The Netherlands Government has refused a subsidy to the OCI Nitrogen (fertiliser producer) and Re-N Technology project (Zitta project, Chemelot, Limburg Province, Netherlands). The project would be the biggest biogas plant in the Netherlands, treating 700 000 ton/year of pig manure and producing biogas (40 million m3/year), dried manure pellets and purified water as well as recovering nitrogen. The cost would be around €80 million (plus €10 million to integrate into the existing fertiliser factory). The Netherlands Government Sustainable Energy Regulation (SDE) rejected the subsidy proposal because of “insufficient confidence”, whereas the companies underline that the economic risk in such an ambitious and innovative project is precisely why public support is needed. The companies indicate that they continue to hope to realise this project but consider subsidy necessary.
News (in Dutch) www.processcontrol.nl/oci-nitrogen-krijgt-geen-subsidie-voor-biogasinstallatie and www.ocinitrogen.com/NL/newscenter/Pages/Subsidie-biogasinstallatie-niet-toegekend%20-%20OCI-Nitrogen-en-Re-N-Technology-teleurgesteld-.aspx
 

Research and projects

Open and upcoming EU research funding calls related to nutrients

Several Horizon 2020, INTERREG and LIFE EU research funding calls are open or will be opened soon for which nutrient recycling and stewardship fits in. Seven open calls under Horizon 2020 at this moment are related to the biobased industry (BBI) with a submission deadline soon of 6 September 2018, with two focused specifically on nutrients. One call (BBI.2018.SO1.D2) has a focus on finding solutions to dilution, pollution and content diversity challenges to turn mixed urban bio-waste into sustainable feedstock for the bio-based industry. The other call (BBI.2018.SO3.D4) has a focus on producing biopesticides or bio-based fertilisers as components of sustainable agricultural management plans. The other five calls have more general biobased industry focus. Other interesting Horizon 2020 calls with a focus on nutrients should be published on 16 October 2018, with a submission deadline 23 January 2019. These calls will focus on closing nutrient cycles (CE-RUR-08-2018-2019-2020), high-quality organic fertilisers from biogas digestate (CE-SFS-39-2019), circular bio-based business models for rural communities (CE-RUR-10-2019), integrated water management in small agricultural catchments (SFS-23-2019), and sustainable European aquaculture 4.0 nutrition and breeding (DT-BG-04-2018-2019). A call on building a water-smart economy and society including reuse of wastewater and recovery of nutrients (CE-SC5-04-2019) should open 14 November 2018, submission deadline 19 February 2019. In the same period several calls will be opened with a focus on more sustainably primary and secondary sourcing of critical raw materials (CRMs, e.g. phosphate rock and white phosphorus) and on soil management. INTERREG North Sea region and North West Europe region have submission deadlines in September and November 2018 respectively. The Integrated Projects and Preparatory Projects under the LIFE sub-programmes for Environment have deadlines in September 2018. Horizon 2020 SME instrument has cut-off dates in October, February, May and September. ESPP is interested  to collaborate in existing and upcoming research projects and can help in networking, dissemination and communication activities. Please contact Kimo van Dijk for more information and possibilities (). See our ESPP list of EU research funding calls and also the ESPP list of running and finished EU and national funded nutrients research projects.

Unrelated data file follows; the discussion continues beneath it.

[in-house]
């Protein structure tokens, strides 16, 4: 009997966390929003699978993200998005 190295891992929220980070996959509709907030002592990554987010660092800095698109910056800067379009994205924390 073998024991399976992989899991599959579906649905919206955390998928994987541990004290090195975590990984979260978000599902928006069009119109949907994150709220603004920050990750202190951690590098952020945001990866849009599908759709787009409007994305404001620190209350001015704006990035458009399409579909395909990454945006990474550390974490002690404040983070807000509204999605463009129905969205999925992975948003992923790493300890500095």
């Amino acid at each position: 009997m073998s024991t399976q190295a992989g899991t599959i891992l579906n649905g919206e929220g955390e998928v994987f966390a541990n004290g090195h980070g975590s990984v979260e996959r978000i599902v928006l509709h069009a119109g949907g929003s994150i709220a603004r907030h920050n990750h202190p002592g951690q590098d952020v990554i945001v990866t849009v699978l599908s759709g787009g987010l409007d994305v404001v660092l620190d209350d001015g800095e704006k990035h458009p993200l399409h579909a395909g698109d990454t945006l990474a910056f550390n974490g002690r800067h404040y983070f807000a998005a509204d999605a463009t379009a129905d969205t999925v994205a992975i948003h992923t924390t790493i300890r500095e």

ESPP list of EU research funding calls
www.phosphorusplatform.eu/images/download/ESPP-list-nutrient-related-EU-research-funding-calls-2018-07-13.pdf
ESPP research activities and ESPP nutrient related R&D project list www.phosphorusplatform.eu/R&D
Contact for ESPP research, development and innovation activities Kimo van Dijk

Improving sewage biosolids quality

The EU-funded (ERDF, Interreg BSR) project BEST (Better Efficiency for Industrial Sewage Treatment, 2017-2020) will assess the status of industrial wastewater inputs to municipal sewage works in the Baltic Sea region, and make recommendations for process and management improvement. Objectives include to improve sewage biosolids quality by reducing contaminants from industrial discharges (also improving potential for reuse on farmland) and to avoid discharges from industries (including food processing) which can disrupt sewage works operation (by high flows, varying or specific organic contents), so deteriorating the quality of discharge effluent achieved by the sewage works. The project is led by the City of Helsinki and involves 16 organisations in Estonia, Finland, Latvia, Poland and Russia.
Best project website https://projects.interreg-baltic.eu/projects/best-119.html


 

SYSTEMIC recycled nutrient product Fact Sheets open for comment

EU Horizon 2020 project SYSTEMIC has published Fact Sheets on four recycled nutrient products derived from manure for use as fertilizers: Ammonium nitrate, Ammonium sulphate, Mineral Concentrate and Struvite. The Fact Sheets outline, for each product, the typical recycling/production process, average chemical and physical composition (e.g. water content, nutrient contents and forms), agronomic and environmental aspects and current regulatory status. Contaminants are not addressed. The Fact Sheets do not give ranges for values of nutrient content, water content / concentration or organic carbon, and do not yet suggest “cut off” limits for what levels could be acceptable in defining the product: e.g. mineral concentrates are indicated as having “average” 33.4 g/kg dry matter (96.7% water), but it is not suggested what lower limit of dry matter could still be considered to be a “concentrate”. However SYSTEMIC will bring out a report with more information and for this SYSTEMIC is interested in additional information regarding the factsheets and/or further comments and suggestions (). SYSTEMIC has also published Fact Sheets presenting the project’s five demonstration sites (Groot Zevert Vergisting, AMPower, Acqua&Sole, Friday Eggs, BENAS) and eleven outreach sites (GreenGas, SOM Energia, Biogastur, BioGas Bree, Waterleau New Energy, SCRL Kessler, GMB, Emerude, WaterNet, Bojana, Atria) summarising biogas feedstocks and production, status of digestate use today, and objectives for digestate valorisation within the project.